Community Research and Development Information Service - CORDIS

Final Activity Report Summary - MICRO-GMAP (Multipurpose Tuneable Microwave Plasma Source of Germicidal Modified Atmospheric Packaging for Food Industries)

Food and drink is the major industrial sector in the EU, dominated by SMEs and threatened by erosion of world markets and slowing growth. Continued wealth creation requires innovation built on a strong scientific and engineering base for training, new knowledge and innovation to support the sector. Collaboration and knowledge transfer between engineering and microbiology are required for rapid progress. The two year, interdisciplinary MICRO-GMAP at Liverpool John Moores University (LJMU) has created new competencies on the interface of engineering and microbiology. The MICRO-GMAP project involved in the development and testing of a novel microwave plasma UV and ozone source operating at various frequencies from 2.45 to 18 GHz and its application to new food packaging and water/wastewater technologies.

The microwave plasma UV/O3 source differs significantly from conventional UV lamps. It has no warm up time; it is tuneable in wavelength and can operate in continuous and pulse mode with intensity higher than the conventional system. Each year the food distribution chain has an increased demand for fresh products with longer shelf lives, and therefore supermarkets and food producers are constantly looking for improved production methods. Treatments with ultraviolet energy and ozone offer several advantages to available washing and sanitising methods as they do not leave residues and do not have legal restrictions or require extensive safety equipment.

The germicidal properties of UV irradiation are situated in the UV-C region of the spectrum (200-280nm), and more specifically around 254 nm. This wavelength is absorbed by the nucleic acids (DNA and RNA) of microorganisms and prevents them from multiplying. Reducing the number of bacteria and other microorganisms is especially significant in the case of minimally processed products, where UV together with refrigeration and several modifications in packaging, including modified atmospheres, can play a very important role in increasing lifespan and decreasing the risk of food poisoning. However, one of the drawbacks of UV is that it does not work in shadowed areas. However, one of the advantages of the LJMU lamp is that the shape and size can be adapted to suit the product being irradiated with various percentages of UV/Ozone.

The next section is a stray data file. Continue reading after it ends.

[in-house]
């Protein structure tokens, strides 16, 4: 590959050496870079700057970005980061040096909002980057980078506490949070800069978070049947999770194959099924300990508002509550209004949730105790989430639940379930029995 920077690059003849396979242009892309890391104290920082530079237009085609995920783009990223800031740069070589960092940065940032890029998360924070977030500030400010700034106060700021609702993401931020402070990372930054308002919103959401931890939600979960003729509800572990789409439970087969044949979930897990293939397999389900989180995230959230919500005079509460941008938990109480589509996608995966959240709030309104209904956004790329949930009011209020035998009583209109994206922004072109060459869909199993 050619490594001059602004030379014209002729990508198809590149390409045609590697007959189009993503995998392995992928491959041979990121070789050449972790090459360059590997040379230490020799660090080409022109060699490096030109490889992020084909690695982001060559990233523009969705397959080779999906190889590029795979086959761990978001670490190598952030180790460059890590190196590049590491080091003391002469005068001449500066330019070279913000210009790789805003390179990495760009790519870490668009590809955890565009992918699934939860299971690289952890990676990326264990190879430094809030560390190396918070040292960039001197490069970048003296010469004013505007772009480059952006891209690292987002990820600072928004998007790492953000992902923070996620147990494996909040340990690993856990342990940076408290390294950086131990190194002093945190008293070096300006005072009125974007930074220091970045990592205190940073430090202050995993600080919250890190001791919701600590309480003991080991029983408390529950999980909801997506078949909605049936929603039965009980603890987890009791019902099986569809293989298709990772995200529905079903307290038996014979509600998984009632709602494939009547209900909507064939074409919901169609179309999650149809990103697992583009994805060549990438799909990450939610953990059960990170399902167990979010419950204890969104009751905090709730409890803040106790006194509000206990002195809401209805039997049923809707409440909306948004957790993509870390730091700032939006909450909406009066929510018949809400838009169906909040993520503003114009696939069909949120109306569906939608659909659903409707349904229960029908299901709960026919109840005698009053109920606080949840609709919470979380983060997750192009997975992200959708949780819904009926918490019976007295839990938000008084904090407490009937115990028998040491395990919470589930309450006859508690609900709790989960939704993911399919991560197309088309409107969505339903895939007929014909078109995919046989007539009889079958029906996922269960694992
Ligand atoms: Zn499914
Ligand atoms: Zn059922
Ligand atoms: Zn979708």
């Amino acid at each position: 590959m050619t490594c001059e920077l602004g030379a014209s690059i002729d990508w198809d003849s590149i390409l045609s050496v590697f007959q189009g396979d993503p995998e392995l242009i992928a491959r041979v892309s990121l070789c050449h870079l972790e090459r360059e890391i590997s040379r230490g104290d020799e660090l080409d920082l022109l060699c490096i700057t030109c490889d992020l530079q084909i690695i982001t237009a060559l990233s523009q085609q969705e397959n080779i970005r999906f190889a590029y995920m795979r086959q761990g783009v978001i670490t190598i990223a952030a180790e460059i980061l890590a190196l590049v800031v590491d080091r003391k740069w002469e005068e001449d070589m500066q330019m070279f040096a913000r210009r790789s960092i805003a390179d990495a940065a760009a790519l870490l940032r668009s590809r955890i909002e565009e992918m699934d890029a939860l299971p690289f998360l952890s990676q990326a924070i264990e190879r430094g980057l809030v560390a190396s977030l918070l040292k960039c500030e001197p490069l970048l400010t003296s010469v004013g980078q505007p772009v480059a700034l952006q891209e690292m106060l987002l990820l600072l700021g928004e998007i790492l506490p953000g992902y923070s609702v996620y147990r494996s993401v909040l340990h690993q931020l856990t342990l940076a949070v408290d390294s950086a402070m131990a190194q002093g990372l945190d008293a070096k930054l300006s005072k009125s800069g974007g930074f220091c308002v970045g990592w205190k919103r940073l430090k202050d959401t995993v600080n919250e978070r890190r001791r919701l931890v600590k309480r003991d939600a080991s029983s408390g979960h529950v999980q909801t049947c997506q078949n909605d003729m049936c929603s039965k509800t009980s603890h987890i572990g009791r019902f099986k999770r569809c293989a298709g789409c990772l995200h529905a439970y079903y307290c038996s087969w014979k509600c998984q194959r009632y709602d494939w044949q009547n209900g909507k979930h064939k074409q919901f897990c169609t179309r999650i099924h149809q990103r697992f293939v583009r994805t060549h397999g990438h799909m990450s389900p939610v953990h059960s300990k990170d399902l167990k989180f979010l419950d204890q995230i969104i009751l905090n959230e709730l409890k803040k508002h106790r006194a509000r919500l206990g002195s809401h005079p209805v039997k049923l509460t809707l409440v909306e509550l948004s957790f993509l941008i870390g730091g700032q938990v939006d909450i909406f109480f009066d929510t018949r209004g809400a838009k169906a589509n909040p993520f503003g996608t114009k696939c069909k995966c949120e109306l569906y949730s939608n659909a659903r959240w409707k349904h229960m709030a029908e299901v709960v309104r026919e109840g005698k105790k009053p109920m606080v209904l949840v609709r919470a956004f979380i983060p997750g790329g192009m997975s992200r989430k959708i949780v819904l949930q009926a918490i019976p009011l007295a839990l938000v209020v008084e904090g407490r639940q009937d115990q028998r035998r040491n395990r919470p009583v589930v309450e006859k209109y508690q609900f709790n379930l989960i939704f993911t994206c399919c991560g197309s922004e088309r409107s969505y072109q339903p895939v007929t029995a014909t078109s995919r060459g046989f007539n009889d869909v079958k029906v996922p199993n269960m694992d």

Some products such as sliced meat present a flat surface, which lends itself readily to UV treatment. Other products such as bread have a porous crumb structure that is less easily sterilised by UV light but could be treated with ozone. Combining UV and O3 could provide sufficient sterilisation which when combined with Modified Atmospheric Packaging (MAP) results in safer product and/or extended shelf life. Traditionally the detection of viable microbes (bacteria, fungi) used culture methods using selective media. Colony counts were used to enumerate environmental populations.

These are still standard techniques and provide valuable information. However, there are now a wide variety of rapid methods based on strategies such as ATP fluorescence to non-specifically detecting viable organisms and immunological identification (ELISA) to identify them. Attention is focussed particularly on molecular biological methods, including non-culture methods (e.g. PCR and 16S rDNA sequencing) which allow the detection and identification of 'viable-but-not-culturable' organisms. Other DNA methods DGGE and FISH) allow the change in diversity of microbial populations to be assessed.

Understanding the persistence of bacteria within the environment and in particular the response of mixed populations to biocidal stress is a challenge to microbiological research. A combination of engineering and microbiological innovation at Liverpool John Moores University has advanced the technology of UV light production and its application in food and waste-water microbiology. A pilot model of the microwave plasma UV/O3 has been developed which generates both UV and O3. This is novel technology. Compared with conventional lamps, it was more efficient and had a longer lifetime and lower UV production cost per Watt of electrical power.

Reported by

LIVERPOOL JOHN MOORES UNIVERSITY
LIVERPOOL
United Kingdom
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